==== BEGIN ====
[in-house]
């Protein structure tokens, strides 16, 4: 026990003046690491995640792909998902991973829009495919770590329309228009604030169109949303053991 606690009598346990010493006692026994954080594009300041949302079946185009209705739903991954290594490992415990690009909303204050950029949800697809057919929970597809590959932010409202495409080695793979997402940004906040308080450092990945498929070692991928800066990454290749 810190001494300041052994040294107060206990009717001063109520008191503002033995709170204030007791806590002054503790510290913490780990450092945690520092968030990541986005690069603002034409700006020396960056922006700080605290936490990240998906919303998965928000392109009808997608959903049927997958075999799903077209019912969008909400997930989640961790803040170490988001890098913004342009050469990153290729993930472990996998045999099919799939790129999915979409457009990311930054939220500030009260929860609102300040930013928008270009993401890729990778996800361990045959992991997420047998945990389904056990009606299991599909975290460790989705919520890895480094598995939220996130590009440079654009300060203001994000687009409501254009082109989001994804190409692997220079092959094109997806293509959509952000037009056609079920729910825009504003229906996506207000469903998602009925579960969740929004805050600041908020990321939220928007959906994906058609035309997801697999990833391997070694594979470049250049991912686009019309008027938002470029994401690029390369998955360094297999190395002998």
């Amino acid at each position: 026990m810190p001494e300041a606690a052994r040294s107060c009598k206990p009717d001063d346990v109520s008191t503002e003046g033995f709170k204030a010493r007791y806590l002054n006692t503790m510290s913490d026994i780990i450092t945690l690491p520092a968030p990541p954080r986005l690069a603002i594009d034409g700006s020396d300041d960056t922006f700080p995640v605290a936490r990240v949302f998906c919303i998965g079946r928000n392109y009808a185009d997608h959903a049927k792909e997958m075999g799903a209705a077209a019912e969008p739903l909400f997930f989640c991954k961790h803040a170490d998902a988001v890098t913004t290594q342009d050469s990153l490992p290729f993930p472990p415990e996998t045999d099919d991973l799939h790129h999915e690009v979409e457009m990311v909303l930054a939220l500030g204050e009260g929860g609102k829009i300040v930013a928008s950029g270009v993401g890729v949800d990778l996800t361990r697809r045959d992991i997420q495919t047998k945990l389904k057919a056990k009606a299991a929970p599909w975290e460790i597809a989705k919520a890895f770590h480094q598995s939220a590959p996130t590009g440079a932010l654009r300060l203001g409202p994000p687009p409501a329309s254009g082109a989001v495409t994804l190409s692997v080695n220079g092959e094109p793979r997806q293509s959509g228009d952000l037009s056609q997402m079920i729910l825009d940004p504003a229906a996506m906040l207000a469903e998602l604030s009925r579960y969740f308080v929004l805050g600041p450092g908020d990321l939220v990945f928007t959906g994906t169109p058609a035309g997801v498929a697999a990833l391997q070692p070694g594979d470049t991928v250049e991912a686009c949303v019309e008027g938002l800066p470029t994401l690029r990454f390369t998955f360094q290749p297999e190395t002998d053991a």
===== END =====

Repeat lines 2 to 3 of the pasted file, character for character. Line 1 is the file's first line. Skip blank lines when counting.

């Protein structure tokens, strides 16, 4: 026990003046690491995640792909998902991973829009495919770590329309228009604030169109949303053991 606690009598346990010493006692026994954080594009300041949302079946185009209705739903991954290594490992415990690009909303204050950029949800697809057919929970597809590959932010409202495409080695793979997402940004906040308080450092990945498929070692991928800066990454290749 810190001494300041052994040294107060206990009717001063109520008191503002033995709170204030007791806590002054503790510290913490780990450092945690520092968030990541986005690069603002034409700006020396960056922006700080605290936490990240998906919303998965928000392109009808997608959903049927997958075999799903077209019912969008909400997930989640961790803040170490988001890098913004342009050469990153290729993930472990996998045999099919799939790129999915979409457009990311930054939220500030009260929860609102300040930013928008270009993401890729990778996800361990045959992991997420047998945990389904056990009606299991599909975290460790989705919520890895480094598995939220996130590009440079654009300060203001994000687009409501254009082109989001994804190409692997220079092959094109997806293509959509952000037009056609079920729910825009504003229906996506207000469903998602009925579960969740929004805050600041908020990321939220928007959906994906058609035309997801697999990833391997070694594979470049250049991912686009019309008027938002470029994401690029390369998955360094297999190395002998």
């Amino acid at each position: 026990m810190p001494e300041a606690a052994r040294s107060c009598k206990p009717d001063d346990v109520s008191t503002e003046g033995f709170k204030a010493r007791y806590l002054n006692t503790m510290s913490d026994i780990i450092t945690l690491p520092a968030p990541p954080r986005l690069a603002i594009d034409g700006s020396d300041d960056t922006f700080p995640v605290a936490r990240v949302f998906c919303i998965g079946r928000n392109y009808a185009d997608h959903a049927k792909e997958m075999g799903a209705a077209a019912e969008p739903l909400f997930f989640c991954k961790h803040a170490d998902a988001v890098t913004t290594q342009d050469s990153l490992p290729f993930p472990p415990e996998t045999d099919d991973l799939h790129h999915e690009v979409e457009m990311v909303l930054a939220l500030g204050e009260g929860g609102k829009i300040v930013a928008s950029g270009v993401g890729v949800d990778l996800t361990r697809r045959d992991i997420q495919t047998k945990l389904k057919a056990k009606a299991a929970p599909w975290e460790i597809a989705k919520a890895f770590h480094q598995s939220a590959p996130t590009g440079a932010l654009r300060l203001g409202p994000p687009p409501a329309s254009g082109a989001v495409t994804l190409s692997v080695n220079g092959e094109p793979r997806q293509s959509g228009d952000l037009s056609q997402m079920i729910l825009d940004p504003a229906a996506m906040l207000a469903e998602l604030s009925r579960y969740f308080v929004l805050g600041p450092g908020d990321l939220v990945f928007t959906g994906t169109p058609a035309g997801v498929a697999a990833l391997q070692p070694g594979d470049t991928v250049e991912a686009c949303v019309e008027g938002l800066p470029t994401l690029r990454f390369t998955f360094q290749p297999e190395t002998d053991a």